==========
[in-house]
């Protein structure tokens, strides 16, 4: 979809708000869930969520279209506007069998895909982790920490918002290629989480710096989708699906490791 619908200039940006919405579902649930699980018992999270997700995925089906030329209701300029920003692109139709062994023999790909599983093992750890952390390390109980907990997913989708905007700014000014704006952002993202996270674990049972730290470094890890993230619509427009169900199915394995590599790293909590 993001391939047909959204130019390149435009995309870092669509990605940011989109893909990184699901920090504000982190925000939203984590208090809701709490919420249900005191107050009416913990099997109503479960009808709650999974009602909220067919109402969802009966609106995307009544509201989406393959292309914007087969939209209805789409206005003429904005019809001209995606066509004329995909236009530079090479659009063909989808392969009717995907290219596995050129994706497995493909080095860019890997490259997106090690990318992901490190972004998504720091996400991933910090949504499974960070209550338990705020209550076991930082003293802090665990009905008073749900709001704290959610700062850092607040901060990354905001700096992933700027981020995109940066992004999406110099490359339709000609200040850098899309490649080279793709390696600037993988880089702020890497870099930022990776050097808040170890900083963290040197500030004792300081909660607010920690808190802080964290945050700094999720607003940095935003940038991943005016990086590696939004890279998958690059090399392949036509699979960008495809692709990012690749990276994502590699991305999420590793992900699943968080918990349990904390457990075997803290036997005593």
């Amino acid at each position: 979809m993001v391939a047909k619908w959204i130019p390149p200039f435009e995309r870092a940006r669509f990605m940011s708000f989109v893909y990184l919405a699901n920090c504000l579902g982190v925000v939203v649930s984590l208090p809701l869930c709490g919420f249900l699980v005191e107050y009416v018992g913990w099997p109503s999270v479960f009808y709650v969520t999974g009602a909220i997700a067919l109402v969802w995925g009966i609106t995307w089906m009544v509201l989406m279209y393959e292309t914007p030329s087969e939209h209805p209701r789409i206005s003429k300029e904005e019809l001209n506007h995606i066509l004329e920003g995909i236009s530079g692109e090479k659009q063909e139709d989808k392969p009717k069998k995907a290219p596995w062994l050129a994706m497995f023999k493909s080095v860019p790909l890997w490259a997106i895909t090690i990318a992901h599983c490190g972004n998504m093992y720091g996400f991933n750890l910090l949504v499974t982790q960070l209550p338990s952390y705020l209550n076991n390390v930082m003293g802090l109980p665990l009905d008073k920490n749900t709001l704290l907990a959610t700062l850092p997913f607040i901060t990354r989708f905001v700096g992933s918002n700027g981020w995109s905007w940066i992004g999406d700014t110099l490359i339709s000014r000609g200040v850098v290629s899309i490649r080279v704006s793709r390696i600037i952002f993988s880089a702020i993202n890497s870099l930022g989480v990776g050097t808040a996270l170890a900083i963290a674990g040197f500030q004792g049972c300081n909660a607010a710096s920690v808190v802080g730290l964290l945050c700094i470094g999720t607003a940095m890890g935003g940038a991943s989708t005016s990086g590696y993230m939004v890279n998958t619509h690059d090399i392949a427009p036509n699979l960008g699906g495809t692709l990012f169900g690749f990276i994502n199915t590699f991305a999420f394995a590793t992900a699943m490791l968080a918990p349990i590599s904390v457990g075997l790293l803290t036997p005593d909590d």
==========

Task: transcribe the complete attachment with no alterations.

[in-house]
């Protein structure tokens, strides 16, 4: 979809708000869930969520279209506007069998895909982790920490918002290629989480710096989708699906490791 619908200039940006919405579902649930699980018992999270997700995925089906030329209701300029920003692109139709062994023999790909599983093992750890952390390390109980907990997913989708905007700014000014704006952002993202996270674990049972730290470094890890993230619509427009169900199915394995590599790293909590 993001391939047909959204130019390149435009995309870092669509990605940011989109893909990184699901920090504000982190925000939203984590208090809701709490919420249900005191107050009416913990099997109503479960009808709650999974009602909220067919109402969802009966609106995307009544509201989406393959292309914007087969939209209805789409206005003429904005019809001209995606066509004329995909236009530079090479659009063909989808392969009717995907290219596995050129994706497995493909080095860019890997490259997106090690990318992901490190972004998504720091996400991933910090949504499974960070209550338990705020209550076991930082003293802090665990009905008073749900709001704290959610700062850092607040901060990354905001700096992933700027981020995109940066992004999406110099490359339709000609200040850098899309490649080279793709390696600037993988880089702020890497870099930022990776050097808040170890900083963290040197500030004792300081909660607010920690808190802080964290945050700094999720607003940095935003940038991943005016990086590696939004890279998958690059090399392949036509699979960008495809692709990012690749990276994502590699991305999420590793992900699943968080918990349990904390457990075997803290036997005593």
């Amino acid at each position: 979809m993001v391939a047909k619908w959204i130019p390149p200039f435009e995309r870092a940006r669509f990605m940011s708000f989109v893909y990184l919405a699901n920090c504000l579902g982190v925000v939203v649930s984590l208090p809701l869930c709490g919420f249900l699980v005191e107050y009416v018992g913990w099997p109503s999270v479960f009808y709650v969520t999974g009602a909220i997700a067919l109402v969802w995925g009966i609106t995307w089906m009544v509201l989406m279209y393959e292309t914007p030329s087969e939209h209805p209701r789409i206005s003429k300029e904005e019809l001209n506007h995606i066509l004329e920003g995909i236009s530079g692109e090479k659009q063909e139709d989808k392969p009717k069998k995907a290219p596995w062994l050129a994706m497995f023999k493909s080095v860019p790909l890997w490259a997106i895909t090690i990318a992901h599983c490190g972004n998504m093992y720091g996400f991933n750890l910090l949504v499974t982790q960070l209550p338990s952390y705020l209550n076991n390390v930082m003293g802090l109980p665990l009905d008073k920490n749900t709001l704290l907990a959610t700062l850092p997913f607040i901060t990354r989708f905001v700096g992933s918002n700027g981020w995109s905007w940066i992004g999406d700014t110099l490359i339709s000014r000609g200040v850098v290629s899309i490649r080279v704006s793709r390696i600037i952002f993988s880089a702020i993202n890497s870099l930022g989480v990776g050097t808040a996270l170890a900083i963290a674990g040197f500030q004792g049972c300081n909660a607010a710096s920690v808190v802080g730290l964290l945050c700094i470094g999720t607003a940095m890890g935003g940038a991943s989708t005016s990086g590696y993230m939004v890279n998958t619509h690059d090399i392949a427009p036509n699979l960008g699906g495809t692709l990012f169900g690749f990276i994502n199915t590699f991305a999420f394995a590793t992900a699943m490791l968080a918990p349990i590599s904390v457990g075997l790293l803290t036997p005593d909590d």